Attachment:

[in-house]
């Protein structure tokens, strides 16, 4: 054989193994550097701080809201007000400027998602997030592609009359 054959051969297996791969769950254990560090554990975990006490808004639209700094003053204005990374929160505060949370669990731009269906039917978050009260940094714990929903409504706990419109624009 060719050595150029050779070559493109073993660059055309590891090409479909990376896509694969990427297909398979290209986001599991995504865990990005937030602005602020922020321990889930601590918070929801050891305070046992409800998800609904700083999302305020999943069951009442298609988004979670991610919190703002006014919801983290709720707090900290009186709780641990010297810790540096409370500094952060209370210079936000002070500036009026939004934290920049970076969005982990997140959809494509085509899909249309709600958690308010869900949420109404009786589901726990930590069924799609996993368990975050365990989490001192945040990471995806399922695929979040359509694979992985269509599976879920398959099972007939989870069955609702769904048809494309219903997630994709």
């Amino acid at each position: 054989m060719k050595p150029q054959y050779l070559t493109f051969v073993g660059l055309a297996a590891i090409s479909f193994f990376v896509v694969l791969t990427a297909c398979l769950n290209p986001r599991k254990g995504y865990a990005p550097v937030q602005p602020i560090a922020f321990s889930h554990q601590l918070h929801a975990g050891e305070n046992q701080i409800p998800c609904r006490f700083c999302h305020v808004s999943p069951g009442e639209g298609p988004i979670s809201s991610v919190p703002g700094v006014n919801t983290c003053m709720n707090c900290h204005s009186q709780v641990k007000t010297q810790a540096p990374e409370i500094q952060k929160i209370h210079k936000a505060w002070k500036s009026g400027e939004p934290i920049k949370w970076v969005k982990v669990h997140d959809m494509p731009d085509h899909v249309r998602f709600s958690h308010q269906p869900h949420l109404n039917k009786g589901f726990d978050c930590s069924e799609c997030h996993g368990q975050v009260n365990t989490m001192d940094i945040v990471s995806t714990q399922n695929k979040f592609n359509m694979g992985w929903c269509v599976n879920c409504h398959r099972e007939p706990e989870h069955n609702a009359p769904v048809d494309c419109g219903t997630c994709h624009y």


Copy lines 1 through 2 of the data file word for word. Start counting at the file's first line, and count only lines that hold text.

[in-house]
């Protein structure tokens, strides 16, 4: 054989193994550097701080809201007000400027998602997030592609009359 054959051969297996791969769950254990560090554990975990006490808004639209700094003053204005990374929160505060949370669990731009269906039917978050009260940094714990929903409504706990419109624009 060719050595150029050779070559493109073993660059055309590891090409479909990376896509694969990427297909398979290209986001599991995504865990990005937030602005602020922020321990889930601590918070929801050891305070046992409800998800609904700083999302305020999943069951009442298609988004979670991610919190703002006014919801983290709720707090900290009186709780641990010297810790540096409370500094952060209370210079936000002070500036009026939004934290920049970076969005982990997140959809494509085509899909249309709600958690308010869900949420109404009786589901726990930590069924799609996993368990975050365990989490001192945040990471995806399922695929979040359509694979992985269509599976879920398959099972007939989870069955609702769904048809494309219903997630994709």